When Loving You Is Wrong…
3,285 days, 5,760 hours, 43, 217 minutes, and 689 seconds. That’s approximately how much of my life I exhausted loving unsuitable mates. With the conclusion of each old relationship, I conditioned myself to assume the role of the victim. Reluctant to own any fault in my relationship ending, I aggressively incriminated my ex-partners with the unlawful act of sabotaging our relationship. Legitimately, my relationships were predestined for failure from inception. The fact is, I chose each and every one of my partners based on exactly where I was at in my life.
My first real relationship spoon fed me a large dose of drama and trained me to stomach roller coaster rides. I subconsciously ached for the theatrics and each new relationship I entered into fed my desperate need for hysteria. I pretended to hate the melodramatics, while covertly hungering for excitement.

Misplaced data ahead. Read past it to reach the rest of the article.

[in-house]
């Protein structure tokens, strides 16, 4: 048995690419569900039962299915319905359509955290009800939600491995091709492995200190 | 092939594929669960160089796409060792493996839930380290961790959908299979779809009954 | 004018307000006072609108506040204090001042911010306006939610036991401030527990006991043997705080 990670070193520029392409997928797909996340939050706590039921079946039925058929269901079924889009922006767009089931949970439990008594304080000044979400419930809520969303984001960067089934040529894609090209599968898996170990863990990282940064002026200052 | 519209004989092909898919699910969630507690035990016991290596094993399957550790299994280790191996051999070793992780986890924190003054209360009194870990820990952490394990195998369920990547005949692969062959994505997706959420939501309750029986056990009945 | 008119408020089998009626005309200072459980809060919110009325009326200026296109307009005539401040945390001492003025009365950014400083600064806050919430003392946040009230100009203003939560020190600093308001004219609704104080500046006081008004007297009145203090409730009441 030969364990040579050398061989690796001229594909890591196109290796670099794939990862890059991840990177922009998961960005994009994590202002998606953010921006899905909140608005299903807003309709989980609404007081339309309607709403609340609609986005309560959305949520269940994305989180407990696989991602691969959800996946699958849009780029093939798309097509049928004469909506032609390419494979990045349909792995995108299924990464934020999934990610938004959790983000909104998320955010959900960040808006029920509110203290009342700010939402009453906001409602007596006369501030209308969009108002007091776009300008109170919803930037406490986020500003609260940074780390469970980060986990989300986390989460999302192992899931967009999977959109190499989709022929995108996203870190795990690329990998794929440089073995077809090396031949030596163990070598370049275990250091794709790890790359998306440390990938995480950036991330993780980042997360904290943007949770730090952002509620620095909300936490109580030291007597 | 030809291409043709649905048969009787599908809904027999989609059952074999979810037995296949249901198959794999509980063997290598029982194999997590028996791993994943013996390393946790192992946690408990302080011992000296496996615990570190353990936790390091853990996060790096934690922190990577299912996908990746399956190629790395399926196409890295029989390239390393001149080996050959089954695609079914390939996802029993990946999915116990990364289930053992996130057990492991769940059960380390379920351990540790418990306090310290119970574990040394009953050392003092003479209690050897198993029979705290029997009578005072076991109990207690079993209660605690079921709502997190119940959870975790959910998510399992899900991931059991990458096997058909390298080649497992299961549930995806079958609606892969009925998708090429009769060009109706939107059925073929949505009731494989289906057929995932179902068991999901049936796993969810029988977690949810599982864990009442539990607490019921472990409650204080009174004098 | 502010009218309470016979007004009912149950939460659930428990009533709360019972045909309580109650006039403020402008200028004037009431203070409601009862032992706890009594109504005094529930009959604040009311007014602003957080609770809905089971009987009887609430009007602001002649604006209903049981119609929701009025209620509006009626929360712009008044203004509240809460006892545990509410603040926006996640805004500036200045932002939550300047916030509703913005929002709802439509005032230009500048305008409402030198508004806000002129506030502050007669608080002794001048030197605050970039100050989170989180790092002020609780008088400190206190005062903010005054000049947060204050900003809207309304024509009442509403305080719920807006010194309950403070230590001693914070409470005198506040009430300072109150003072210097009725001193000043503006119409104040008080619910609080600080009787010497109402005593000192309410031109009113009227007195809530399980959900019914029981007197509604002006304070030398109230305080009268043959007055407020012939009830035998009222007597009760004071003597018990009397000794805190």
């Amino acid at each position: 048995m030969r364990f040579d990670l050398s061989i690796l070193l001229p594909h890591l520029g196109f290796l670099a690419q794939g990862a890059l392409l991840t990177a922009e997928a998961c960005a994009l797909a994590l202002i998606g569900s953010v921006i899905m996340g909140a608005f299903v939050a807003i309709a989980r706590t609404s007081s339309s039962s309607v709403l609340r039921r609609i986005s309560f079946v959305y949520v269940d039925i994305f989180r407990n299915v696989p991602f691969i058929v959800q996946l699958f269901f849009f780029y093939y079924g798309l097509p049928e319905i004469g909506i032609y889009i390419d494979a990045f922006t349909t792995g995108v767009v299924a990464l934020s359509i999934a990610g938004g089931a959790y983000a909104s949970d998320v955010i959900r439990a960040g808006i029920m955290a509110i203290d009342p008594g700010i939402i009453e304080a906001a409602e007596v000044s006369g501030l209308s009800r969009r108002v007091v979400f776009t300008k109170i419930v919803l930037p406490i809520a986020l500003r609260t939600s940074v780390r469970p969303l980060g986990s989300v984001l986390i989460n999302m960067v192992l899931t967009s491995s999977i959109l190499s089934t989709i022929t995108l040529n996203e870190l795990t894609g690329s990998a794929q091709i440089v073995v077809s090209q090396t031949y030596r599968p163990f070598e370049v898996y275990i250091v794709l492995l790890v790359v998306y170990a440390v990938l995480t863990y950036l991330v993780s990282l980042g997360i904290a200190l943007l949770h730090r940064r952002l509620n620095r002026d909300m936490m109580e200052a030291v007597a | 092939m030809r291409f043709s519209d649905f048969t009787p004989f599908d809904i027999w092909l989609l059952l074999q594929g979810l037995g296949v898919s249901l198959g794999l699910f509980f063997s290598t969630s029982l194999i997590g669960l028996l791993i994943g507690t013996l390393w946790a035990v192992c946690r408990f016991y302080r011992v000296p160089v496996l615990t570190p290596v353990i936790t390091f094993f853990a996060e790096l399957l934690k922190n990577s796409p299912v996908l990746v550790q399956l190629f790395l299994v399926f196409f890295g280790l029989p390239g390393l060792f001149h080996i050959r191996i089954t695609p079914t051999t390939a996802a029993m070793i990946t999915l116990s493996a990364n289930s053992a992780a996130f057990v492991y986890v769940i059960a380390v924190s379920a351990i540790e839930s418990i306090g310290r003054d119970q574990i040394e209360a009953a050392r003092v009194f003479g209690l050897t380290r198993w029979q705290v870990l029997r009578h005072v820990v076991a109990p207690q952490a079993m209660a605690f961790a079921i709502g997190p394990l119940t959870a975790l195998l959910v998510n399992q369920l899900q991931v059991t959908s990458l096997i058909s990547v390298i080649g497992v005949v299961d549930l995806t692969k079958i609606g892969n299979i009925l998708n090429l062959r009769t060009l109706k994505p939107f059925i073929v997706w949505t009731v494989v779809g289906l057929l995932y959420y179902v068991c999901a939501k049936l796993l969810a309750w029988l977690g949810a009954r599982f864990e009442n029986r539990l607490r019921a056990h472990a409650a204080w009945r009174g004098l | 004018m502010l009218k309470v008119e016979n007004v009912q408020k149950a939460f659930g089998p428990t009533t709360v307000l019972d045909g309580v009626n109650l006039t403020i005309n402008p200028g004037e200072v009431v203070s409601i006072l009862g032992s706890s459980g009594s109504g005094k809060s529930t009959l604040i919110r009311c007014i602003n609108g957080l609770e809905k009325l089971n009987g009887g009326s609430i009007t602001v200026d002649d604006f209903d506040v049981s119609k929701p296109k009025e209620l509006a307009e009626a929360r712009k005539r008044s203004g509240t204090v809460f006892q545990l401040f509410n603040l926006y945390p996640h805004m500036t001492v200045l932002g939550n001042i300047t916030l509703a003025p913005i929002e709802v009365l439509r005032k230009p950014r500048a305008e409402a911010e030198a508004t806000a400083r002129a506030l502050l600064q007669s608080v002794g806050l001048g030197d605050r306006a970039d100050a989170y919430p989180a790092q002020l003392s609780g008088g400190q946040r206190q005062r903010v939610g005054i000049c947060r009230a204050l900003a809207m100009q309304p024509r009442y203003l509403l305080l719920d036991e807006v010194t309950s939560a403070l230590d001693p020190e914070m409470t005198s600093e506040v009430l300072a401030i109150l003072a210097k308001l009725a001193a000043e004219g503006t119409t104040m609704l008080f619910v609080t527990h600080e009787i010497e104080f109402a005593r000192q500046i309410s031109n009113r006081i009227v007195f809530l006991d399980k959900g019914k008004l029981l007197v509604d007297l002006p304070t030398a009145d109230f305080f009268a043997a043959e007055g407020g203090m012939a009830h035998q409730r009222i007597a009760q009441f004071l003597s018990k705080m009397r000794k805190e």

Designed to send me darting in the opposite direction, my eyes penetrated the warning signs, and I gave them the cold shoulder. Tipsy with the constant turmoil, chaos became the equivalent of heavy kissing and soft caressing to me. The continual uproar and commotion was a twisted version of foreplay. The worse the altercation, the better the make up sex.
There is a small percentage of the population who are born with enough wisdom to observe and learn valuable life lessons by analyzing the mistakes of others and doing the opposite. However, the rest of us enter into adulthood coated with lumps from bumping our heads along the way.